Marlene Engelhorn, a prominent Austrian-German activist and journalist born in 1992, has gained recognition for her advocacy in inheritance tax reform and LGBTQ+ rights. Holding a background in German language and literature from the University of Vienna, Engelhorn is notably the founder of Tax Me Now, a movement dedicated to lobbying for higher taxes on the wealthy.
At the age of 32, Engelhorn has made a significant decision to relinquish her $27 million inheritance. This bold move aligns with her steadfast dedication to combatting wealth inequality, reflecting her belief that wealth should not be determined by birthright but by one’s contributions to society.
Engelhorn’s plan for redistributing her inheritance involves the formation of a “Good Council for Redistribution.” This council, consisting of 50 individuals from diverse demographics, will oversee the responsible allocation of funds. To ensure representation, 10,000 addresses in Austria have been randomly selected to invite applications for council membership. Selected members will be tasked with guiding the redistribution process towards initiatives promoting wealth redistribution and societal well-being.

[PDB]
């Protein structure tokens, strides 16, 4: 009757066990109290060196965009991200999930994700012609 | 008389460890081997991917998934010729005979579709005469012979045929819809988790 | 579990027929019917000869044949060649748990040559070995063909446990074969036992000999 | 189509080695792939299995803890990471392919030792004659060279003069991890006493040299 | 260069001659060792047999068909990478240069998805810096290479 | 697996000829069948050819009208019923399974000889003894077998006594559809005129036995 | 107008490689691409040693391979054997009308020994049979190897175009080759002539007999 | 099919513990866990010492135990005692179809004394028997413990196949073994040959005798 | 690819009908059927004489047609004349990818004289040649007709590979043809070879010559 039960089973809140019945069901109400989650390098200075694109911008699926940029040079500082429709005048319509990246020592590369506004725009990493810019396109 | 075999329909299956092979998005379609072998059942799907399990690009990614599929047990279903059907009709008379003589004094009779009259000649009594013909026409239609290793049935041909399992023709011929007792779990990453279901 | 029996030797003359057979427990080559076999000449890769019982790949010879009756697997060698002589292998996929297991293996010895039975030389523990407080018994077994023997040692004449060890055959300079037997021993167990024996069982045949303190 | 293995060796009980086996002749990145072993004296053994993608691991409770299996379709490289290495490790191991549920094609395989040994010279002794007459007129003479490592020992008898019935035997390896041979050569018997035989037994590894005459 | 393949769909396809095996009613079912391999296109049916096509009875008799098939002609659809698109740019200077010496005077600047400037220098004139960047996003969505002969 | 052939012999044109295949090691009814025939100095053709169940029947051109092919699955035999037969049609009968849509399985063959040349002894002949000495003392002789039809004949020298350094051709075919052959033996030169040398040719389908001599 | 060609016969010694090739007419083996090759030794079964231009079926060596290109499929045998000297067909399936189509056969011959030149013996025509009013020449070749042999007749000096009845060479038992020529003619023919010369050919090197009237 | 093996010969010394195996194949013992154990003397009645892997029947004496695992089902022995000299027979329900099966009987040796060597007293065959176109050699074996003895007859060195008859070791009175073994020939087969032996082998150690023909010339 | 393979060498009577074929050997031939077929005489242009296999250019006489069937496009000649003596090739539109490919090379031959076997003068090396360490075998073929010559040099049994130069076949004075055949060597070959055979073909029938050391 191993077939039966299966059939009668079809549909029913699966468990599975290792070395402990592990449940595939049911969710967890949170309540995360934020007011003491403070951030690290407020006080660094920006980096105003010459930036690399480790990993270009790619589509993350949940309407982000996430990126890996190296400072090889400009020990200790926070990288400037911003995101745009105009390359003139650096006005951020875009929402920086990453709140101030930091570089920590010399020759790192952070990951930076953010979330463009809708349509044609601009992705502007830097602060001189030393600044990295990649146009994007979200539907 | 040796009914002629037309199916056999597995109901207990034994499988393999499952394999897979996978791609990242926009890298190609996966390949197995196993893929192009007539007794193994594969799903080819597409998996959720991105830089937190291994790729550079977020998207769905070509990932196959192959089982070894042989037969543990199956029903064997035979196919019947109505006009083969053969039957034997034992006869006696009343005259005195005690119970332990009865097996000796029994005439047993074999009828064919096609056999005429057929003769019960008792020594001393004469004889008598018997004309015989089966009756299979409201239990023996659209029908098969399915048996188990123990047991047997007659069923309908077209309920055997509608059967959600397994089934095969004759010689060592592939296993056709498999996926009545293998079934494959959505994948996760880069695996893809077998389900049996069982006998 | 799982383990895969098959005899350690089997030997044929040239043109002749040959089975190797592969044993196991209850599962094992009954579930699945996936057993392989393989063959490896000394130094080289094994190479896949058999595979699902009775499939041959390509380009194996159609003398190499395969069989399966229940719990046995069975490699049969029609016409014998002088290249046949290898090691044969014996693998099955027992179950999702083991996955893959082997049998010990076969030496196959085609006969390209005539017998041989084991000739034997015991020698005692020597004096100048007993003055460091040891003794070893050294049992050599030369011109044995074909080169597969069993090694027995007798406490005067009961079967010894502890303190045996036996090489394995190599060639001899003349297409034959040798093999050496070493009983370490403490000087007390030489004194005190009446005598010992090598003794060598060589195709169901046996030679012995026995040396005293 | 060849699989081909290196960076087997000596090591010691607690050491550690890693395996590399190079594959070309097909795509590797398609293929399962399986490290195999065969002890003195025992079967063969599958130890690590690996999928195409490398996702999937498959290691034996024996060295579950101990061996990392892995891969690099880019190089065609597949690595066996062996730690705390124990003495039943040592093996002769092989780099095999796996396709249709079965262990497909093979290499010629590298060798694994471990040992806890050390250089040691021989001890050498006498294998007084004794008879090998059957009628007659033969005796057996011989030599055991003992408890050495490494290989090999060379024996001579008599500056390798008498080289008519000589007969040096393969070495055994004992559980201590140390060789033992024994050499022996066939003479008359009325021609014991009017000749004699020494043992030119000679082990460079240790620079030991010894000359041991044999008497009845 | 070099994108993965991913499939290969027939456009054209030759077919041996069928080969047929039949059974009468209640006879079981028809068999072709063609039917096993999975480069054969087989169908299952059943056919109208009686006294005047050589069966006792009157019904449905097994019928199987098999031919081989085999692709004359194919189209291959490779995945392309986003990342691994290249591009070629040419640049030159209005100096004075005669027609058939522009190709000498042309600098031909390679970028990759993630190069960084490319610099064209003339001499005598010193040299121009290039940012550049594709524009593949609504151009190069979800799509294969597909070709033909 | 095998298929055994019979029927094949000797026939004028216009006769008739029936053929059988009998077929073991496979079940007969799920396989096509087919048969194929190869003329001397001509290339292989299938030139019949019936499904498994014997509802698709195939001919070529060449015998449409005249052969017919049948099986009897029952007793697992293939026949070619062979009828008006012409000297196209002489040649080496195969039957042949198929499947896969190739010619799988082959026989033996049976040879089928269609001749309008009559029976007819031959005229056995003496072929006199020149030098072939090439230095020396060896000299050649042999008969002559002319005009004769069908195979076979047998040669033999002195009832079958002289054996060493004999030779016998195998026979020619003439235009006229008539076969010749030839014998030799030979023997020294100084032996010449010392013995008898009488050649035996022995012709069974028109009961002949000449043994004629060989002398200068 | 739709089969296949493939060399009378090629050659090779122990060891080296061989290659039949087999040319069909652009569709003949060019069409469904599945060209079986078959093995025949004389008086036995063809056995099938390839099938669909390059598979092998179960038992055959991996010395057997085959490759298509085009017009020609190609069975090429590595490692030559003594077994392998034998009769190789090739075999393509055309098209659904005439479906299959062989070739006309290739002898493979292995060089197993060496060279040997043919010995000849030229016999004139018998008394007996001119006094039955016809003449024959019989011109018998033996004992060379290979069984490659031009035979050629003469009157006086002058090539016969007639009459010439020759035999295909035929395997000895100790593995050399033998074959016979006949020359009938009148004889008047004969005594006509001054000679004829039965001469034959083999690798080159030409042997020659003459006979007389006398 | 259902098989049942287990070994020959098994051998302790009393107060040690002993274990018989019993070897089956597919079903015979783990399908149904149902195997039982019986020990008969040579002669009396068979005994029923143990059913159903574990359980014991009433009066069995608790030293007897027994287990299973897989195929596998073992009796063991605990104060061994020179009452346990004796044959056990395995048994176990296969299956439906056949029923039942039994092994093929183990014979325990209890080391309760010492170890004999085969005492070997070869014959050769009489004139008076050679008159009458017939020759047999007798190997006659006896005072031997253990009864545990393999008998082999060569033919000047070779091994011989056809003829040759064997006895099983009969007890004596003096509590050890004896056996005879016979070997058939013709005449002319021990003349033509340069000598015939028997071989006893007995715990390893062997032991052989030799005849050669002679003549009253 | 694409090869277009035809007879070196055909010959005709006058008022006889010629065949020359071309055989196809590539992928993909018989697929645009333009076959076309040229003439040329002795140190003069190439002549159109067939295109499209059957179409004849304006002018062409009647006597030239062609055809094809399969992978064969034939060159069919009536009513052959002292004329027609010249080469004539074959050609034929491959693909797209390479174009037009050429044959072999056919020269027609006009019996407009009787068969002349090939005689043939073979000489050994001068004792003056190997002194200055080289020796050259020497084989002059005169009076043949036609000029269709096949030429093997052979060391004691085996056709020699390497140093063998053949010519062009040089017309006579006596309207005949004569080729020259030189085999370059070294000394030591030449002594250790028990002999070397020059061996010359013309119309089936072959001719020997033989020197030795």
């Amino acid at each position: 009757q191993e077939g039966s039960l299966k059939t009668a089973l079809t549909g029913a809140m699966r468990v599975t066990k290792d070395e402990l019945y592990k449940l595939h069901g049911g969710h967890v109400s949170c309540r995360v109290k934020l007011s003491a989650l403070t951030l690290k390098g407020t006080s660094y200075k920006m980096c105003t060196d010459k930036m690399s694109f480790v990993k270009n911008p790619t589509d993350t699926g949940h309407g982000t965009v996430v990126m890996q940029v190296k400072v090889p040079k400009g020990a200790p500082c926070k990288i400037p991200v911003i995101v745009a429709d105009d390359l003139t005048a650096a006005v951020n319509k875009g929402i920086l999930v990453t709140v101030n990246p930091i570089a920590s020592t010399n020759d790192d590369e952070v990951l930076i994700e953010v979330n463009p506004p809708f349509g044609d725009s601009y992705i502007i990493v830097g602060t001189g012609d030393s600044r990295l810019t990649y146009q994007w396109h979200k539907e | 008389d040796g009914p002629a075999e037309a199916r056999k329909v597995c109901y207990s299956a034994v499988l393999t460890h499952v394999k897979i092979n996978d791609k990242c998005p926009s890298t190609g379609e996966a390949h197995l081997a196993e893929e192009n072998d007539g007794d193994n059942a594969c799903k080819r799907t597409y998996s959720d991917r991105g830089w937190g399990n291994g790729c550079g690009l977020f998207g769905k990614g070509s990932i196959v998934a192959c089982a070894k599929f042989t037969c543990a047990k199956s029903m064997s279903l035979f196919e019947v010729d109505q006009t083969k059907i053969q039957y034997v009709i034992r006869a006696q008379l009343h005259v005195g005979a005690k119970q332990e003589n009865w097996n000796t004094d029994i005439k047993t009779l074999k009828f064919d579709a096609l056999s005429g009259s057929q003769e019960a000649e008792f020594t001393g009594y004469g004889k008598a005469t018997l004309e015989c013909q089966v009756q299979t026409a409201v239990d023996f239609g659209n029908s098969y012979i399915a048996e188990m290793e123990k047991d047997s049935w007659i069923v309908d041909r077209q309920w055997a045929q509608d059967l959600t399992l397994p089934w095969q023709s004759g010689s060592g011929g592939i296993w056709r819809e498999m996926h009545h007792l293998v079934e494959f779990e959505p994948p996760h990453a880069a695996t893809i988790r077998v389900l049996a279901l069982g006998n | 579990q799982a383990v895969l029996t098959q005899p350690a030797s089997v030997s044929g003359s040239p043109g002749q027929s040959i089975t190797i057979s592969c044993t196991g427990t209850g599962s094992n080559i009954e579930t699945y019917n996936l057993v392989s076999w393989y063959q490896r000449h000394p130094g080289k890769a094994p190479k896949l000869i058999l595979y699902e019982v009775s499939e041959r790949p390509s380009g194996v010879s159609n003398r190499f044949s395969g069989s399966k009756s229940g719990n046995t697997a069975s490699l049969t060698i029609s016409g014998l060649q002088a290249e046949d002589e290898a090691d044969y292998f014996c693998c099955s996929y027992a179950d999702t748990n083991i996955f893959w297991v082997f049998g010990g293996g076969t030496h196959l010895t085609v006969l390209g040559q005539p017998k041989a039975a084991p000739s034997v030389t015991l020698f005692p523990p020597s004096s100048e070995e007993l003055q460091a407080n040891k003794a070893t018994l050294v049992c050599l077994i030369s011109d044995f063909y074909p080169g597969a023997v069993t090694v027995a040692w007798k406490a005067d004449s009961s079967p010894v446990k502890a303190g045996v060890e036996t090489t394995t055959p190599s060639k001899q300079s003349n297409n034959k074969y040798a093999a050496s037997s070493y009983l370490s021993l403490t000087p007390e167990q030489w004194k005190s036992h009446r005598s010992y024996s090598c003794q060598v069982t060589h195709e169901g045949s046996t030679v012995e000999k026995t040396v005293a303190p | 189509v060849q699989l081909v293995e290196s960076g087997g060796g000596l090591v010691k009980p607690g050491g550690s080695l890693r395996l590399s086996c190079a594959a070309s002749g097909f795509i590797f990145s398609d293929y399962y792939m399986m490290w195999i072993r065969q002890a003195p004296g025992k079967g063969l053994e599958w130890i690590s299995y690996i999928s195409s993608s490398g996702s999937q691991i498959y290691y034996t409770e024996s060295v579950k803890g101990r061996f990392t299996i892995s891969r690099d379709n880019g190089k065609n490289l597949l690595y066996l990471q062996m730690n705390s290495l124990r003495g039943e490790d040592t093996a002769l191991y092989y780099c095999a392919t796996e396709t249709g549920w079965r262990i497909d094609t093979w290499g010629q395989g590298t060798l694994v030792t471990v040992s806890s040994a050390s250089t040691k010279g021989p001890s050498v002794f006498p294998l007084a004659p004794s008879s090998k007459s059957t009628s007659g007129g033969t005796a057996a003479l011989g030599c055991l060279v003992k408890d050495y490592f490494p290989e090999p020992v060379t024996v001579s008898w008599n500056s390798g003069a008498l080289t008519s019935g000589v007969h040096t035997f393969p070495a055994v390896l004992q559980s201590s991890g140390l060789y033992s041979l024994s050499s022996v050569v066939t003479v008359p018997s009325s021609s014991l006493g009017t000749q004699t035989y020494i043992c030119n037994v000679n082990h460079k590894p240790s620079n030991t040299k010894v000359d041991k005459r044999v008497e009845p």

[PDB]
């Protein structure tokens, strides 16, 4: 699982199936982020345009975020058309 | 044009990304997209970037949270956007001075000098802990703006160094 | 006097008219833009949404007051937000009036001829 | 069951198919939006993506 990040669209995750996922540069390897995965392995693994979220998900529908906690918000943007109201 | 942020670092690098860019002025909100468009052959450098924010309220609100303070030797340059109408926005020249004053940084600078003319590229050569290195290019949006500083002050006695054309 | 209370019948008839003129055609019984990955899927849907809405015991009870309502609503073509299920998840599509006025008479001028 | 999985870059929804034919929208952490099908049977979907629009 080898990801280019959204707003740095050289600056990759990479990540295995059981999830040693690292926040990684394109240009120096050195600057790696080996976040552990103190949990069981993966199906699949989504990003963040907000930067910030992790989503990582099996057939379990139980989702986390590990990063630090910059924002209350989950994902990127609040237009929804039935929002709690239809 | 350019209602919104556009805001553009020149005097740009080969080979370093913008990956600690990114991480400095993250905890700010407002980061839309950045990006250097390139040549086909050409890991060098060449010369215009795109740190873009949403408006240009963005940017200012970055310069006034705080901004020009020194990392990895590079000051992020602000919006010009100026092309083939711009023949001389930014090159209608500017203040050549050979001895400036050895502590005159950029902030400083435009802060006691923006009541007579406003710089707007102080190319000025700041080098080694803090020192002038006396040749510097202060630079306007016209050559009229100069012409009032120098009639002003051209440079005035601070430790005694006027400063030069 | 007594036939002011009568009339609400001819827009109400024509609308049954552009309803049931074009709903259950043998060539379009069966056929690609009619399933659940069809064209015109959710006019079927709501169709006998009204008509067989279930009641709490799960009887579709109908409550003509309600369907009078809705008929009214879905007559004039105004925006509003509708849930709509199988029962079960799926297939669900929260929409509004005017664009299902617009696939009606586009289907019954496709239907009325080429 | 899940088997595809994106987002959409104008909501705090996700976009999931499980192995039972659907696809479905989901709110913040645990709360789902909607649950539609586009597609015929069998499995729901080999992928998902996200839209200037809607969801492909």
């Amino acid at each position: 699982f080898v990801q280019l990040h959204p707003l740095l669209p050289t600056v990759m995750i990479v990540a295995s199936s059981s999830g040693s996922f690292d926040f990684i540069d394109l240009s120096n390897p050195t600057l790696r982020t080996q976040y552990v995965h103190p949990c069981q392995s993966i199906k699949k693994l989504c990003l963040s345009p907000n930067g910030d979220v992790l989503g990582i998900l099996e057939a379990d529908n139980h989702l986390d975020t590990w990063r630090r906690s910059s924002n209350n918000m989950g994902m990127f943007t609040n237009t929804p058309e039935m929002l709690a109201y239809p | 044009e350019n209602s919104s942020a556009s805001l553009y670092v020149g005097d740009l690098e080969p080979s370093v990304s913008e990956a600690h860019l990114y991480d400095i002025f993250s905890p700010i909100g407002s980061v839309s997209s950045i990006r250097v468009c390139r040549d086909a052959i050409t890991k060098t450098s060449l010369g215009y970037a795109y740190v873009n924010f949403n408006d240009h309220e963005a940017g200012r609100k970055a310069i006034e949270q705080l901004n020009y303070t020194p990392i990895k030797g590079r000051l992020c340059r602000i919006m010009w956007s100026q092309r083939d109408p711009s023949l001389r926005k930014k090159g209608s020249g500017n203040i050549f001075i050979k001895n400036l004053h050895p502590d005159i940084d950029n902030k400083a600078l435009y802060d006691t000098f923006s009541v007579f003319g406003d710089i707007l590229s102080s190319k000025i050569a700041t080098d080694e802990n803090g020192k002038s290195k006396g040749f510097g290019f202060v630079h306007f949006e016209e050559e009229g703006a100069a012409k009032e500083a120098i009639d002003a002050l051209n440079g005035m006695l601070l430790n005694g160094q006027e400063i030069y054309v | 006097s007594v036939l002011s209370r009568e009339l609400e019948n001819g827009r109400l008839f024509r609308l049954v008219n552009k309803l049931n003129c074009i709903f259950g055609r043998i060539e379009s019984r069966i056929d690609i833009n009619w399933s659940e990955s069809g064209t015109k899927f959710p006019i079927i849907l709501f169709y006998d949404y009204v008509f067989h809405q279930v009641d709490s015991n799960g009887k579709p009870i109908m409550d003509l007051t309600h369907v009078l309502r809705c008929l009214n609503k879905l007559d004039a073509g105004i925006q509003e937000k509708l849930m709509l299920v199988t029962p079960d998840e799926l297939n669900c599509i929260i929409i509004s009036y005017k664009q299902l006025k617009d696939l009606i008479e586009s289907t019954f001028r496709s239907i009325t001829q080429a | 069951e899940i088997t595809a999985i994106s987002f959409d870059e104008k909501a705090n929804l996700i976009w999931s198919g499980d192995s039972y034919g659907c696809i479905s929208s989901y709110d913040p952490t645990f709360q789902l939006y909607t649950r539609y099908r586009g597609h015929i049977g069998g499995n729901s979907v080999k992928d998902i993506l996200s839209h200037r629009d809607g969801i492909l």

Her motivation for giving away her inheritance is rooted in her conviction that society should not define individuals by their birthright but rather by their actions and contributions. Engelhorn believes that wealth should be used to benefit society as a whole, rather than being hoarded by a select few.
The guidelines set by the council ensure that the allocated funds are utilized responsibly. Activities deemed inhumane or unconstitutional are strictly prohibited, as are donations to profit organizations. Instead, the focus will be on supporting initiatives that align with the overarching goal of wealth redistribution and fostering a more equitable society.
Marlene Engelhorn’s decision to donate her inheritance not only reflects her personal values but also serves as a catalyst for societal change. By taking this bold step, she sets an example for others to follow in the fight against wealth inequality.
Re-reported from the article originally published in The shethepeople